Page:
There are several ways which Purim is celebrated today.
Reading the Megillah. The Tenach is divided into three sections. The first part is the Torah. The second part is the Nevi’im (Prophets) and the third part is the Ketuvim (Writings). Tenach is an acronym for those three parts. The book of Esther is part of the Writings. In Hebrew, the book is called Megillat Esther (Scroll of Esther). Megillah is the Hebrew word for scroll.
It is mandated that all men, women and children should hear the reading of the book of Esther (Megillat Esther) on the evening and morning of the 14th of Adar. It is traditional that during this reading, whenever the name Haman is read, there is loud booing and noisemakers (groggers) and shaken.
Sending food to friends. It is mandated in Esther 9:22 that on Purim to show our joy and thankfulness, we should send gifts to one another and to the poor. This custom became knows as mishloach manot (“sending portions”).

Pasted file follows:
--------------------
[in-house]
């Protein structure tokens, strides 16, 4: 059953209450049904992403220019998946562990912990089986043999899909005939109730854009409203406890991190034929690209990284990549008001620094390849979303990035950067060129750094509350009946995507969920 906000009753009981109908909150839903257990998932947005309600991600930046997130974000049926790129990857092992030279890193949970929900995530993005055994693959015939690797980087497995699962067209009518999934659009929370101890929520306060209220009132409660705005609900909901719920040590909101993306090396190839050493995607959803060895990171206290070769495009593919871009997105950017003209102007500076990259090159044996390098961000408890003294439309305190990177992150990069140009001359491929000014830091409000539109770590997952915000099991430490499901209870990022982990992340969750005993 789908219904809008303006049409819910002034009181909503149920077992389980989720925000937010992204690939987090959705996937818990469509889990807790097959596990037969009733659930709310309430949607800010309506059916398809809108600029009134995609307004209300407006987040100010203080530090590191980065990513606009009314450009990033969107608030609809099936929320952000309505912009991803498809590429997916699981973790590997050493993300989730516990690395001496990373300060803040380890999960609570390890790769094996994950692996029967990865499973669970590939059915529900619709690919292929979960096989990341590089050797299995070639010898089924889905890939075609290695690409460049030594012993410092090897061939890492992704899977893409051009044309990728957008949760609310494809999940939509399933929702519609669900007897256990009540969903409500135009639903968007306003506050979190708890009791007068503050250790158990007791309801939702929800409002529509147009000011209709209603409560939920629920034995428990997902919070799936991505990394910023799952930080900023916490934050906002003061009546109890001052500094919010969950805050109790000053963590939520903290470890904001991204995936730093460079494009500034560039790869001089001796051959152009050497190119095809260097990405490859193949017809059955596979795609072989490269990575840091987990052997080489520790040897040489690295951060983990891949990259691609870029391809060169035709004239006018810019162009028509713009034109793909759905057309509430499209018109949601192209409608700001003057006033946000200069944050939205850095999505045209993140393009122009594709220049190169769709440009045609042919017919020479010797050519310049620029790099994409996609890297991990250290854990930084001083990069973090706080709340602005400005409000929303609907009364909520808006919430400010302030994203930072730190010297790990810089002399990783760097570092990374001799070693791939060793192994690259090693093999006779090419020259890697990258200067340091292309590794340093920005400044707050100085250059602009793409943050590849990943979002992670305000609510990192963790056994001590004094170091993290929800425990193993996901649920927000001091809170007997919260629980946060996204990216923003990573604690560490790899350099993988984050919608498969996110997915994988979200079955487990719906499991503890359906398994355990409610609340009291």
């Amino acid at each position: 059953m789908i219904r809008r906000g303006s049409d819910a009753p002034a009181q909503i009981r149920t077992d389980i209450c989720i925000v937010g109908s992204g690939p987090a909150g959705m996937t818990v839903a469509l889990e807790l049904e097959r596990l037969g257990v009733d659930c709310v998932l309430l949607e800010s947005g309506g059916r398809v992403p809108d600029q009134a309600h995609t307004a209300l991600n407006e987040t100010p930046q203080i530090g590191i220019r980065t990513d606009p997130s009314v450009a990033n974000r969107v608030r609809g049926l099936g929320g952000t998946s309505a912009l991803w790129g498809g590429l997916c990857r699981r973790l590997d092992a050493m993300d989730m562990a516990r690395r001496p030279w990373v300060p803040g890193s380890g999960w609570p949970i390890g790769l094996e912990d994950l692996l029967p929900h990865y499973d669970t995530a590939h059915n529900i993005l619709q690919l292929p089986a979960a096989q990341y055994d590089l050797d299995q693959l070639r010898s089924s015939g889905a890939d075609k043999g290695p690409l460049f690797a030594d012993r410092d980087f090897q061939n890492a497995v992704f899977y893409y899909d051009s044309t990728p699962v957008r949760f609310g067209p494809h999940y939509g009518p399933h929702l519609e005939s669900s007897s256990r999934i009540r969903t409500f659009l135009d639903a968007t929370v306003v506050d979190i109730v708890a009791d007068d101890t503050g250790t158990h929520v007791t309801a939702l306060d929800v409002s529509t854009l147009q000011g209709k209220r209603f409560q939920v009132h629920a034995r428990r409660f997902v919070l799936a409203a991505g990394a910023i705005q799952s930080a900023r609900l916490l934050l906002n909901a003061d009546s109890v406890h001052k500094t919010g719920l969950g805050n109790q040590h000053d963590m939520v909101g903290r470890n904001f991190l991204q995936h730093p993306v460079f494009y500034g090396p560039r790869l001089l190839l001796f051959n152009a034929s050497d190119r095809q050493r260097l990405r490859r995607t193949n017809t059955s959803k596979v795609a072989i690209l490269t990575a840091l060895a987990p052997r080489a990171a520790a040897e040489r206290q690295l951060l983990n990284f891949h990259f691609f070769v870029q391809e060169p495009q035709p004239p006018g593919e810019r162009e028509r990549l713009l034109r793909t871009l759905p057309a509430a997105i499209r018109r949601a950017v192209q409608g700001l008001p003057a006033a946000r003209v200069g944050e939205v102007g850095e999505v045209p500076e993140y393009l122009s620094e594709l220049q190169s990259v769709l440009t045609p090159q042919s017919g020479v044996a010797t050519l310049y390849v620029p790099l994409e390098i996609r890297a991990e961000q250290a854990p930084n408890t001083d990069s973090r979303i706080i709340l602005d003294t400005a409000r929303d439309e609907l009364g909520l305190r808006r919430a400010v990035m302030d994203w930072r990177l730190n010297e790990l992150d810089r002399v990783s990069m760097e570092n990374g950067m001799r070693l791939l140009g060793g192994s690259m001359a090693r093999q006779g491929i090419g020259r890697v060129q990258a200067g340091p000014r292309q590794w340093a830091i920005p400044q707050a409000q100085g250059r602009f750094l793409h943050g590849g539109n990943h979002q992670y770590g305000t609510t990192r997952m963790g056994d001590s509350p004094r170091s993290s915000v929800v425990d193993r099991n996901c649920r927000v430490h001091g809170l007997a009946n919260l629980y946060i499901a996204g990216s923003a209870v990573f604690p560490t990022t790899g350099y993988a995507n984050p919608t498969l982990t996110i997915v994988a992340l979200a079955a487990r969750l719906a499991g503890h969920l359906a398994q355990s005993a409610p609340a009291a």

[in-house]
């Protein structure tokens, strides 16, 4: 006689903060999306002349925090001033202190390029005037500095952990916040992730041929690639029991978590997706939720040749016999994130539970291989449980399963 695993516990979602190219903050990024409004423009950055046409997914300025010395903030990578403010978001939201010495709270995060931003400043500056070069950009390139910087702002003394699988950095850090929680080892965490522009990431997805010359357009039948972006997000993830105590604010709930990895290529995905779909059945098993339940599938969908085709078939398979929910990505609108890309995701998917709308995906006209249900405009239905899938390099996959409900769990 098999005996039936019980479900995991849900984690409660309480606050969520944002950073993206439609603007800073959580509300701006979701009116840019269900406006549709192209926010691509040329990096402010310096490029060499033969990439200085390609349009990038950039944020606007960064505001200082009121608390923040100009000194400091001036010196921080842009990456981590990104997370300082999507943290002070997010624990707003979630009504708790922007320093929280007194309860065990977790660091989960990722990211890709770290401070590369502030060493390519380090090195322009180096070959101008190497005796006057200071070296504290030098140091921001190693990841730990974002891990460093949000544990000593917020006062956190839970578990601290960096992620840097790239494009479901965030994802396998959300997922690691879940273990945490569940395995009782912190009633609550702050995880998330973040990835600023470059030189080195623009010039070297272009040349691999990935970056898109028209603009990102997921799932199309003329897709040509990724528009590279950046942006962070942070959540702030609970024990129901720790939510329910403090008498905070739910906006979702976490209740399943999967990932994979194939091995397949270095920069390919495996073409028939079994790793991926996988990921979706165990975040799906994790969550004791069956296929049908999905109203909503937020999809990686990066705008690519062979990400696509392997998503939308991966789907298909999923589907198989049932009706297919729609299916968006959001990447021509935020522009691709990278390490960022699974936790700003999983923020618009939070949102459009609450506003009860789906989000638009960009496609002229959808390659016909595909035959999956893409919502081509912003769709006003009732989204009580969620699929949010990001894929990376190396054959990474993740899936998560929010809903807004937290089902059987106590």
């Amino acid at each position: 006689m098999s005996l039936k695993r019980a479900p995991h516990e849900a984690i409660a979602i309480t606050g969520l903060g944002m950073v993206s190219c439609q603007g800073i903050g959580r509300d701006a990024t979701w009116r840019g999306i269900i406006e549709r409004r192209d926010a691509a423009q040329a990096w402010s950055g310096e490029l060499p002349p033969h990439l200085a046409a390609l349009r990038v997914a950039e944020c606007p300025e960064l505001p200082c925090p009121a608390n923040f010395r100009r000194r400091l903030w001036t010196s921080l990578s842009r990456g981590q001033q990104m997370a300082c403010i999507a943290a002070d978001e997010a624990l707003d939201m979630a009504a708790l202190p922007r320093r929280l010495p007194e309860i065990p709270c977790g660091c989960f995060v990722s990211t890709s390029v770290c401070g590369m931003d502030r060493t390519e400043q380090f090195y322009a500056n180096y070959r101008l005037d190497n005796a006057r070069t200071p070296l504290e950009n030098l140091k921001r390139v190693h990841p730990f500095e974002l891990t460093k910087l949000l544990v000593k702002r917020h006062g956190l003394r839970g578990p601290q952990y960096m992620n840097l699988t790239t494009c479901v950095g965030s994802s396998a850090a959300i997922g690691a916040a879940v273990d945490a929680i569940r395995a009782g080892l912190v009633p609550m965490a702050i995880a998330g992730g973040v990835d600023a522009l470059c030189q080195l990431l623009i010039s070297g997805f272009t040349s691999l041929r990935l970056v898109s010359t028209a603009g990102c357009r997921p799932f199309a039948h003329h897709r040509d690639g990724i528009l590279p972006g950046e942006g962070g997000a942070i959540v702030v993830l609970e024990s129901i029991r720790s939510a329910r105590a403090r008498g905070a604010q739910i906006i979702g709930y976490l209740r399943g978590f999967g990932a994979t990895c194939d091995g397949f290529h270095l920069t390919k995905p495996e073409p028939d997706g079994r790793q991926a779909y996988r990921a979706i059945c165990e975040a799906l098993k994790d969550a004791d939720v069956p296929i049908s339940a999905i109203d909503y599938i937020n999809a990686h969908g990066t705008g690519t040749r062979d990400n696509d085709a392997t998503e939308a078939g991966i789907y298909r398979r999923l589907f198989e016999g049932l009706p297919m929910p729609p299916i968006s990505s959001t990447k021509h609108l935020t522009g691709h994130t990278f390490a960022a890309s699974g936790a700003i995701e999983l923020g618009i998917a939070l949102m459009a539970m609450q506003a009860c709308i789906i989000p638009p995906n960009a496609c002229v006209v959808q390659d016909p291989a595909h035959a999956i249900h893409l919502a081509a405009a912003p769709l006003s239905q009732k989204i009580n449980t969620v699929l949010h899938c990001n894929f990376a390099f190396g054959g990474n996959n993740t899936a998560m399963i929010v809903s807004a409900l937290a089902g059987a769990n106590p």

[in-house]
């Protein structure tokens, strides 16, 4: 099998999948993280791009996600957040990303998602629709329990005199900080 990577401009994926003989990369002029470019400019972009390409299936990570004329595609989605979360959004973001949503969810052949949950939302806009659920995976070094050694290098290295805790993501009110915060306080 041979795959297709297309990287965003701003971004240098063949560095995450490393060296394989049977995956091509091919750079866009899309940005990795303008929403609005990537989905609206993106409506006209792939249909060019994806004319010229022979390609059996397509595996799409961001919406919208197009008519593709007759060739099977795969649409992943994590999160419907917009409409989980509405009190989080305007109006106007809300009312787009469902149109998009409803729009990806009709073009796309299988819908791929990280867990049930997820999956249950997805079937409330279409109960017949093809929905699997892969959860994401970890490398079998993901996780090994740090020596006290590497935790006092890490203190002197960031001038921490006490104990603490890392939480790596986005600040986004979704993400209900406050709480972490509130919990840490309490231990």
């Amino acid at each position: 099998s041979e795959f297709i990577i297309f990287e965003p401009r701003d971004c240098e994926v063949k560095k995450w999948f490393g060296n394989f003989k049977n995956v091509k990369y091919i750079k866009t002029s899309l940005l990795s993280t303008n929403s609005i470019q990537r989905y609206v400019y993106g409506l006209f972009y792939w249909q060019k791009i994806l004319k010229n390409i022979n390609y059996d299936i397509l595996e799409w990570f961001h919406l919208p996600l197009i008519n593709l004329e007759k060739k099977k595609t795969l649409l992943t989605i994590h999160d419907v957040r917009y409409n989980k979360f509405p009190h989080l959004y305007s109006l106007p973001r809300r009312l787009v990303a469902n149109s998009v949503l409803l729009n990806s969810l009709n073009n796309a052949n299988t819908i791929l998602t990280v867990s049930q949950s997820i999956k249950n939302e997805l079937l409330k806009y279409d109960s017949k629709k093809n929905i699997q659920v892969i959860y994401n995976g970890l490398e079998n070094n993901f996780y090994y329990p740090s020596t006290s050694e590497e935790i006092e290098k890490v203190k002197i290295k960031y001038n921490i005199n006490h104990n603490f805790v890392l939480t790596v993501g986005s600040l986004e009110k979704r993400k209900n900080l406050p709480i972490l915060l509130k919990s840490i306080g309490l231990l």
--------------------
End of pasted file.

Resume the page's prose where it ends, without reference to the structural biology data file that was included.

Common foods. Hamentaschen, which I mentioned in a previous post, are the common pastries made for Purim. Some other customs are challah with extra-long braids, to represent the ropes set up by Haman to kill Mordechai, but were used on Haman; as well as sweet and sour dishes together, to remind us of the initial sadness and ultimate joy this holiday represents.
Masquerading. Finally, it is common to dress up in costumes and celebrate. This was introduced by the Italian Jews at the end of the 15th century. Today, both children and adults dress us in costumes. It is a fun time for all.
Perhaps you were not very familiar with the holiday of Purim. Perhaps you knew the story but did not realize that it is celebrated today. Pray about how you can incorporate this important holiday into your own life.